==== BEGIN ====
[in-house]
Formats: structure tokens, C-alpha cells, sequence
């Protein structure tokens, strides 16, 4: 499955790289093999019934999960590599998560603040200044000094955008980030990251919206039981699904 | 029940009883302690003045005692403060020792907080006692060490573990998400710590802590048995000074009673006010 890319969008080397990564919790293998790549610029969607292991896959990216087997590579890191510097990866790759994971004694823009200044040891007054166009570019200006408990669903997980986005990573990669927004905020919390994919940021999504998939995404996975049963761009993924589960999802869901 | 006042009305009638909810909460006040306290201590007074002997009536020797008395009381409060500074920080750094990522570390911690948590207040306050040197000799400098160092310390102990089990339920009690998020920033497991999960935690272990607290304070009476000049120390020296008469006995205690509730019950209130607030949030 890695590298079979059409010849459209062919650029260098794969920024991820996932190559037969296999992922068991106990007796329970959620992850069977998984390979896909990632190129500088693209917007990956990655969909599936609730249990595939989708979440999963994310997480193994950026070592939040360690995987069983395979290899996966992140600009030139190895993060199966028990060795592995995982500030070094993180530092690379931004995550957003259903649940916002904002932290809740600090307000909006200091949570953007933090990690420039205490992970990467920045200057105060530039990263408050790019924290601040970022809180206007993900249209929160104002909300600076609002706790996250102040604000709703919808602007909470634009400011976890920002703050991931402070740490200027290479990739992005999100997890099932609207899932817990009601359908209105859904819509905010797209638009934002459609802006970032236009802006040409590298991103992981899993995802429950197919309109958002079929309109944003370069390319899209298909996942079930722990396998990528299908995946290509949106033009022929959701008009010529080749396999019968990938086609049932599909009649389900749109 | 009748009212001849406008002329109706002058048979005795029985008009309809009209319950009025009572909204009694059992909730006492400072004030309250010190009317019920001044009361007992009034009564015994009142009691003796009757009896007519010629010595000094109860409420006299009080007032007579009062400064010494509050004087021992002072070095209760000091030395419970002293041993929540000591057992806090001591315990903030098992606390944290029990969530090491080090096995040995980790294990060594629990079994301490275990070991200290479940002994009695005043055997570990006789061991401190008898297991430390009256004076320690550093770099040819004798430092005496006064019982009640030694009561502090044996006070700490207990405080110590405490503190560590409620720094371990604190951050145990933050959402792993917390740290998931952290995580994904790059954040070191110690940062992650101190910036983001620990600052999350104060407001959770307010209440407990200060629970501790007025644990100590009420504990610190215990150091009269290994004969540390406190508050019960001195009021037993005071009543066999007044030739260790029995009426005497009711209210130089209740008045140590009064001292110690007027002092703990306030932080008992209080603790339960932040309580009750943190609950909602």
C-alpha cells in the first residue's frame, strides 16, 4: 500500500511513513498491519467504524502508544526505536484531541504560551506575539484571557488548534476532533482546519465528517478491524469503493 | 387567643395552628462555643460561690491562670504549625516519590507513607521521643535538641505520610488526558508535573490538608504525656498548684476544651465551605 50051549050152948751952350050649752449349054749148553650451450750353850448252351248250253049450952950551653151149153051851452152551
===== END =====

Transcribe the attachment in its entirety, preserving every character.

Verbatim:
[in-house]
Formats: structure tokens, C-alpha cells, sequence
């Protein structure tokens, strides 16, 4: 499955790289093999019934999960590599998560603040200044000094955008980030990251919206039981699904 | 029940009883302690003045005692403060020792907080006692060490573990998400710590802590048995000074009673006010 890319969008080397990564919790293998790549610029969607292991896959990216087997590579890191510097990866790759994971004694823009200044040891007054166009570019200006408990669903997980986005990573990669927004905020919390994919940021999504998939995404996975049963761009993924589960999802869901 | 006042009305009638909810909460006040306290201590007074002997009536020797008395009381409060500074920080750094990522570390911690948590207040306050040197000799400098160092310390102990089990339920009690998020920033497991999960935690272990607290304070009476000049120390020296008469006995205690509730019950209130607030949030 890695590298079979059409010849459209062919650029260098794969920024991820996932190559037969296999992922068991106990007796329970959620992850069977998984390979896909990632190129500088693209917007990956990655969909599936609730249990595939989708979440999963994310997480193994950026070592939040360690995987069983395979290899996966992140600009030139190895993060199966028990060795592995995982500030070094993180530092690379931004995550957003259903649940916002904002932290809740600090307000909006200091949570953007933090990690420039205490992970990467920045200057105060530039990263408050790019924290601040970022809180206007993900249209929160104002909300600076609002706790996250102040604000709703919808602007909470634009400011976890920002703050991931402070740490200027290479990739992005999100997890099932609207899932817990009601359908209105859904819509905010797209638009934002459609802006970032236009802006040409590298991103992981899993995802429950197919309109958002079929309109944003370069390319899209298909996942079930722990396998990528299908995946290509949106033009022929959701008009010529080749396999019968990938086609049932599909009649389900749109 | 009748009212001849406008002329109706002058048979005795029985008009309809009209319950009025009572909204009694059992909730006492400072004030309250010190009317019920001044009361007992009034009564015994009142009691003796009757009896007519010629010595000094109860409420006299009080007032007579009062400064010494509050004087021992002072070095209760000091030395419970002293041993929540000591057992806090001591315990903030098992606390944290029990969530090491080090096995040995980790294990060594629990079994301490275990070991200290479940002994009695005043055997570990006789061991401190008898297991430390009256004076320690550093770099040819004798430092005496006064019982009640030694009561502090044996006070700490207990405080110590405490503190560590409620720094371990604190951050145990933050959402792993917390740290998931952290995580994904790059954040070191110690940062992650101190910036983001620990600052999350104060407001959770307010209440407990200060629970501790007025644990100590009420504990610190215990150091009269290994004969540390406190508050019960001195009021037993005071009543066999007044030739260790029995009426005497009711209210130089209740008045140590009064001292110690007027002092703990306030932080008992209080603790339960932040309580009750943190609950909602």
C-alpha cells in the first residue's frame, strides 16, 4: 500500500511513513498491519467504524502508544526505536484531541504560551506575539484571557488548534476532533482546519465528517478491524469503493 | 387567643395552628462555643460561690491562670504549625516519590507513607521521643535538641505520610488526558508535573490538608504525656498548684476544651465551605 50051549050152948751952350050649752449349054749148553650451450750353850448252351248250253049450952950551653151149153051851452152551